The passive defense against this risk is not sufficient. You may hold the opinion that the "trusted computing" component is optional. The machine owner can switch it off, and ignore it. This is true, but it is true in the same way that people are free not to click on email attachments if they do not want to risk getting a virus. Security threats, and the risk of losing the substance of one's being is probably the biggest security threat of them all, requires active defense at all levels of the computer system.
There have already been proposals for US law to require all computers to support "trusted computing", and to enforce its use when connecting to the internet. There are other methods of coercion as well. One method is to introduce a less harmful variant of control, and then change the conditions after it is widely established. Another method is the exploitation of a monopoly, or conspirations among large companies to ensure that there is no feasible alternative. Yet another method is to spread false information on how the technique will be used. All of these techniques and more have already been used, so these are not speculations, they are facts.
Once you accept the loss of the substance of one's being as a security threat (I am not saying you need to accept that, but if you do, you will be able to follow my argument), all the same techniques and considerations apply to this security threat as to other security threats. And it is universally recognized (I hope) that passive defense is not sufficient in the context of active security threats.
The "trusted computing" model embodies radical paradigm shifts in how some people think about ownership and contracts. Richard Stallman remarks (http://www.gnu.org/philosophy/can-you-trust.html):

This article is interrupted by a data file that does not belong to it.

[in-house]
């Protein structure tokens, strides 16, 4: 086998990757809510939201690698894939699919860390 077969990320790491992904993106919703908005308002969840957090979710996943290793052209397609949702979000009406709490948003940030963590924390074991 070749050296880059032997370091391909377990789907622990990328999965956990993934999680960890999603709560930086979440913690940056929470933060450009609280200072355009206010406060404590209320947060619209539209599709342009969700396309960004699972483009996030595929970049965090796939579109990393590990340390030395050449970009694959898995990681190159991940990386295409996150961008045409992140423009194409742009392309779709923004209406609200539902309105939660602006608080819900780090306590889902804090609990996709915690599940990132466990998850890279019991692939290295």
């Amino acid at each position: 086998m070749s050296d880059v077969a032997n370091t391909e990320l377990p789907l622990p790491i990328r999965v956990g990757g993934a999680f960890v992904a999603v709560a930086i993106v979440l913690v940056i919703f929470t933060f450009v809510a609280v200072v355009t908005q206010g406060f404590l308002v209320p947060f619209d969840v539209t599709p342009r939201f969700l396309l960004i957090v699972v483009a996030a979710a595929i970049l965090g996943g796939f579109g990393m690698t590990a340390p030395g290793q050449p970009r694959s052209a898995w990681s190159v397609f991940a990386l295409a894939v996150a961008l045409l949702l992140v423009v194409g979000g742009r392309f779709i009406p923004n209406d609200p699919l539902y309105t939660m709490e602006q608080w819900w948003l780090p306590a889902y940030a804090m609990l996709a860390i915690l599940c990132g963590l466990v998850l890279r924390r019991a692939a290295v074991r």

"A previous statement by the palladium developers stated the basic premise that whoever developed or collected information should have total control of how you use it. This would represent a revolutionary overturn of past ideas of ethics and of the legal system, and create an unprecedented system of control. The specific problems of these systems are no accident; they result from the basic goal. It is the goal we must reject."
The idea that the agent who developed or collected information should be the sole arbitrator of how the information is used by other agents is in direct conflict with several social contracts on fair use, temporal boundaries on copyright protection, obligation to preserve information (for example audits, or evidence of a crime), and more.
In short, the mediating agent (the implementors of the "trusted computing" component) is overreaching, in direct conflict to established laws. At the same time, for most people, organizations, businesses and in fact, quite a number of governments as well, the mediating agent will be unaccountable, because not only it will be represented by large companies that have assets at their disposal comparable to some of the smaller nations on the globe, but also, because the way the technology is implemented, it will be able to convincingly deny its own involvement (also, nominally, it is the only party which could have been involved in the matter at all).
In the encapsulated, confined example, the confined party risks, by default, nothing, and the encapsulated party risks, by default, all the resources that is giving up temporarily, for the whole time of the contract, without any guarantee for a result.